This is now a 4WD track, especially in winter when it is generally closed from May to October.
The old stage coach route from Dunedin to the Dunstan goldfields at Clyde takes a direct line from Clarke's Junction (from Dunedin / Mosgiel towards Middlemarch) and comes out at the Poolburn Dam in central Otago. It has around 120kms of rough dirt road and with travel speeds limited to an average of 30kms an hour, it will take you over 3 hours plus stop time to look and photograph the rugged but stunning scenary.
At about the half way point (Styx or Paerau) you will need to go north a little to Paerau juntion and then back west to re-join the trail as a little section is now on private land. The section from here to the Pooldam dam has a number of closed gates that require you to stop & open.
The side trip to the Serpetine area is well worth the slight detour, while it has a very rugged road, the old goldfields area is full of interest.
The entire track or old road is becoming more popular with 4WD and mountain bikers.
Have a look at the website and map of the route. A very worth while trail.
I had never tried flyfishing before so while in the Otago region I thought that I'd give it a go and organised a full day trip with Dreamwaters. The region is famous for it's fresh water trout.
Bruce Leitch was our guide for the day who picked us up from our accommodation and took us to all the best river locations and provided all our equipment including rods, waders, fishing license and lunch.
It's a fantastic way to spend a day and forget about the world for a moment or two in good company!
Named after a large run holder, William Dansey, this once well-trodden pass through tussock country links the Maniototo Plains and the Waitaki Valley. The towns of Duntroon to the north and Nasby to the south are at each end of the pass.
The Pass itself is unsealed, narrow in places and can be closed by snow during winter.
On the southern side, the old gold diggings area of Kyeburn has some remnants of the mining area and the Dansey Pass hotel is available as accommodation.
The area has some spectacular scenery.
At the southern entry point, Danseys Pass is around 1 hours drive from Clyde and around 1.5 hours from Dunedin. At the north Otago end, its about half an hour from Oamaru.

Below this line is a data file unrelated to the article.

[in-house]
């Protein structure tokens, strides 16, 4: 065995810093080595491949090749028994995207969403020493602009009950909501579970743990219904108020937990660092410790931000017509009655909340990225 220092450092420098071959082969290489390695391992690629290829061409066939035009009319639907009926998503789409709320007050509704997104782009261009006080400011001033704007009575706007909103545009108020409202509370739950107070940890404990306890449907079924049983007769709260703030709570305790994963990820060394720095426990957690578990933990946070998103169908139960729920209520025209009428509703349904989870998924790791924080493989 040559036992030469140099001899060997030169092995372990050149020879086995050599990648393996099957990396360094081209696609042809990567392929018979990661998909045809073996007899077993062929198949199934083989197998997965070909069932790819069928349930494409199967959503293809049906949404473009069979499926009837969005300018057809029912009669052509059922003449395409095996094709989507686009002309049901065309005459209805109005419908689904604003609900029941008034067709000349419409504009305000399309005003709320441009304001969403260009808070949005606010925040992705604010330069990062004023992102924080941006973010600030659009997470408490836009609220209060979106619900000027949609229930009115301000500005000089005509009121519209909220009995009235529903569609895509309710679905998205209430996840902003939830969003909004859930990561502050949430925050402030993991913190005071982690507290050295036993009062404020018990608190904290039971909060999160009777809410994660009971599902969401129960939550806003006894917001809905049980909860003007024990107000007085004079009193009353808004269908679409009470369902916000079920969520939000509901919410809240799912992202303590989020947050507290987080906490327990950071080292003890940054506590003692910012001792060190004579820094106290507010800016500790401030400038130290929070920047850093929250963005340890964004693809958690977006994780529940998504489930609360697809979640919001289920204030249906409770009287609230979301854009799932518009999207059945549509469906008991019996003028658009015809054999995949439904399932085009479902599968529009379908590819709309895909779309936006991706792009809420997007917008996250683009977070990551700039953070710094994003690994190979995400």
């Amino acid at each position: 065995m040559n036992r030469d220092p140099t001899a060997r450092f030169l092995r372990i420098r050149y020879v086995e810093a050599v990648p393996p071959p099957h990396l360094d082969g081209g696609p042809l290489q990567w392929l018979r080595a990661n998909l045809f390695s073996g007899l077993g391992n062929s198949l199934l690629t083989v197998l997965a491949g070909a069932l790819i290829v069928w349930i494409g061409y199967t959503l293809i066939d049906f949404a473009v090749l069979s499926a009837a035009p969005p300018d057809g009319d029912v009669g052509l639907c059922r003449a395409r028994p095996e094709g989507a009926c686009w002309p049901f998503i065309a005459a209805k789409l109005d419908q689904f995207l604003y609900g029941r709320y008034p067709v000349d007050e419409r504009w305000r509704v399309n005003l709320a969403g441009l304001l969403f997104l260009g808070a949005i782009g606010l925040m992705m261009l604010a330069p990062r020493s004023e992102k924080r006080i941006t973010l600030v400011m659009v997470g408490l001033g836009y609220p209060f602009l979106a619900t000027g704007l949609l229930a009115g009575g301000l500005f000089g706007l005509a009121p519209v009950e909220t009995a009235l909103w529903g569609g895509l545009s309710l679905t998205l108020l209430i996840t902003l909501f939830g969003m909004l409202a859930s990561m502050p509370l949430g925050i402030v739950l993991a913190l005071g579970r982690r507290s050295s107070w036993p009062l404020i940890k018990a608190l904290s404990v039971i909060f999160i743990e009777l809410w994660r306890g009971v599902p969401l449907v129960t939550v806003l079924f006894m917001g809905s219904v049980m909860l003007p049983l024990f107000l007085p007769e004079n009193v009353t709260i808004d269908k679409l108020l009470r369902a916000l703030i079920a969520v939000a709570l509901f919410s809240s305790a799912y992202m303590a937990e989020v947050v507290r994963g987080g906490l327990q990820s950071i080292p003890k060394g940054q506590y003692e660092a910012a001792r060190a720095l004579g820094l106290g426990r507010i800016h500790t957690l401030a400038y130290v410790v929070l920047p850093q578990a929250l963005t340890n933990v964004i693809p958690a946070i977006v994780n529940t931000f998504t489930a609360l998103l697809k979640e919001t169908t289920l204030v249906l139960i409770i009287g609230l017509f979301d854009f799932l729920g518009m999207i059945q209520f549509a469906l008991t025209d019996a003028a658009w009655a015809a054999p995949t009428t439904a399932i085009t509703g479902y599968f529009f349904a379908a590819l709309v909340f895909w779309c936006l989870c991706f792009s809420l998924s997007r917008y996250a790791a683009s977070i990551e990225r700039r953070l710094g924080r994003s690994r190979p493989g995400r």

Kyeburn and the surrounding area like so many small towns in Central Otago sprung up after the discovery of gold and the arrival of the miners.
The gold fields in the Kyeburn area known as the Kyeburn Diggings although this place is now better known as Danseys Pass, even though the pass itself is the track further on.
This is in the heart of the Maniatoto district and the gold diggings were well underway before the main discovery of gold at nearby Naseby. The pub or Danseys Pass Hotel as it is known, was built in 1862 by the miners who were paid in beer for their labour.
The Upper Kyeburn gold fields once boasted hotels, stores, a butcher, a baker and in the 1860’s a school opened. There is very little left today unfortunately.
This area is around 1 hours drive from Clyde and around 1.5 hours from Dunedin.
This dam is in the Ida Valley and is situated on the Old Dunstan Road. The track is only suitable for 4WD in winter.
Driving along the road, you can sense the remoteness of the place and its easy to imagine the old stage coaches that plied this road.
The dam itself has a series of huts and cabins and is set amongst the stunning central Otago rock countryside.
From Clyde, head down the roads towards Omakau and turn right into the Ida Valley and right again at the signpost to the poolburn dam from Poolburn. It is around 30kms down dusty and rough gravel roads, real southern farming land!
This is an old gold area in the central Otago / Maniatoto region.
Today it is a small town with only two surviving operating facilities - the post office and the (haunted) pub. The pub in St Bathans, 'The Vulcan', dates back to 1882 and the post-office back to 1909. Try the "local" brew "Speights" at the pub, its a great setting.
Little has changed around the town and it is easy to imagine the place in its hey-day. Other older buildings include the Anglican Church (1882) and the stone schoolhouse.
The Blue Lake in St Bathans (named for its distinctive blue colour caused by the minerals in the water) was man-made by miners digging away at a 120m hill until all that was left was a 68m deep pit. When the mining stopped, the hole filled with water forming the lake. Today the lake is a popular and unique setting for swimming and jet skiing. There is a track that runs along it into the old gold diggings areas.